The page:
April 25, 2006 (UNITED NATIONS) — The United States said it was likely to call for a vote Tuesday on a resolution to impose the first-ever sanctions on participants in the Darfur conflict in western Sudan, despite opposition from Russia and China.
- Sudanese welcome U.N. Secretary-General Kofi Annan (not in photo) in Kalma Camp in south Darfur May 28, 2005. (Reuters).
The two nations reiterated Monday that sanctions on the four men could complicate peace talks in Abuja, Nigeria to end the three-year conflict in Darfur which has caused about 180,000 deaths — most from disease and hunger — and displaced 2 million people. The African Union, which is mediating the talks, has set an April 30 deadline for a peace deal.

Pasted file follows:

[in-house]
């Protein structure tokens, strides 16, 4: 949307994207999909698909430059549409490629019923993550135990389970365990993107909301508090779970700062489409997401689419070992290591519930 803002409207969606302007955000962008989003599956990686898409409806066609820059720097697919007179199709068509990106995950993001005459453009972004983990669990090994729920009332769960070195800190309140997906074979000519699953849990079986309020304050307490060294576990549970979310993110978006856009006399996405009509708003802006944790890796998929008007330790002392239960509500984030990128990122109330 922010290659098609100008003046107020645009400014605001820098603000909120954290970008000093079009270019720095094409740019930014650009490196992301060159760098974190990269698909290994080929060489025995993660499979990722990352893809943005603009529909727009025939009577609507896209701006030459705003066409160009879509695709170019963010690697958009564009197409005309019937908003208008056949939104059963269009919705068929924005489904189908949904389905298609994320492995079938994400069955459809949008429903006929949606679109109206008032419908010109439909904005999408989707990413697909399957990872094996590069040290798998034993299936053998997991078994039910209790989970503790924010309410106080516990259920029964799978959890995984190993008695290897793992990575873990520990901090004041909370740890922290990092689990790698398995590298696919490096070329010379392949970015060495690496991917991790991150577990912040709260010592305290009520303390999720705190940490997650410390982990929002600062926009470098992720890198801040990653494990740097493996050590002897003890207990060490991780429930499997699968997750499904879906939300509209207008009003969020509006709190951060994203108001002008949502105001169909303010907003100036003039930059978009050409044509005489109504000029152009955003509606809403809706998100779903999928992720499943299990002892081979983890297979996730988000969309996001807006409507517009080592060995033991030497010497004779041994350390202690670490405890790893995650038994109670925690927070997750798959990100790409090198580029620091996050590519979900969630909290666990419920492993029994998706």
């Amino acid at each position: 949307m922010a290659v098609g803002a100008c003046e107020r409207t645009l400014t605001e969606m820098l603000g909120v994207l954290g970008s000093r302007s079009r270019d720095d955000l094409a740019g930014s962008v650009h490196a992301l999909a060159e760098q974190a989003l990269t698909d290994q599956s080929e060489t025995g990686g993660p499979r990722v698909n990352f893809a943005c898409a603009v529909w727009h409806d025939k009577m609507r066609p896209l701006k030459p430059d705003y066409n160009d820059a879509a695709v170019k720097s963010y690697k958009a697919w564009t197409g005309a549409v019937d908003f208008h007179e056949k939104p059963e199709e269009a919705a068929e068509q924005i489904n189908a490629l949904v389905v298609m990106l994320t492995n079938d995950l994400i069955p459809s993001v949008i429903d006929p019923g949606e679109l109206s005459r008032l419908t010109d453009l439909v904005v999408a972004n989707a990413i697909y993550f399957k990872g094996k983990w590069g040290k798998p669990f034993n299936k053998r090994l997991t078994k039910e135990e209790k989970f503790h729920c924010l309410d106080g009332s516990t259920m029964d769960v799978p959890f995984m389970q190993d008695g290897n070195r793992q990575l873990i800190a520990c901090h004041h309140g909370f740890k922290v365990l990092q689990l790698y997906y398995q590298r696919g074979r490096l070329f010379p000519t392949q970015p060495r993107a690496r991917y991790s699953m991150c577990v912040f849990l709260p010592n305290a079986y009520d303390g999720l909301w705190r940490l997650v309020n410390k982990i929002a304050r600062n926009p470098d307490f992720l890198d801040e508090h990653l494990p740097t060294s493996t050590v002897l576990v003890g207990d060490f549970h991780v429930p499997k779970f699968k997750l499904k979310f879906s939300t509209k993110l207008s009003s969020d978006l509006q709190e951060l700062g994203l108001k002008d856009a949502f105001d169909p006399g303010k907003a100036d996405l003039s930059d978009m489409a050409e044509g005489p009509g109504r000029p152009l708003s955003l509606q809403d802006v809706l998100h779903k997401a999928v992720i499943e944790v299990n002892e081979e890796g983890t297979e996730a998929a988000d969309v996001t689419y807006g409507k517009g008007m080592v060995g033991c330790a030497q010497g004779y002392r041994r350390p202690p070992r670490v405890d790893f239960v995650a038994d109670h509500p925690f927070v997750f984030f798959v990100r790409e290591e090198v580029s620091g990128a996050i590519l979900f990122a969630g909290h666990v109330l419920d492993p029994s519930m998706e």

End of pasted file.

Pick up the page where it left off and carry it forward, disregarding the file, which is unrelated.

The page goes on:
If approved, the sanctions would be the first imposed by the U.N. Security Council since it adopted a resolution in March 2005 authorizing an asset freeze and travel ban on individuals who defy peace efforts, violate international human rights law, or are responsible for military overflights in Darfur.
"We very well could vote tomorrow," Richard Grenell, spokesman for the U.S. Mission to the United Nations, said Monday evening.
When asked whether they would veto the resolution or abstain, Russia’s deputy U.N. ambassador Konstantin Dolgov and China’s U.N. Ambassador Wang Guangya said they had not yet received instructions.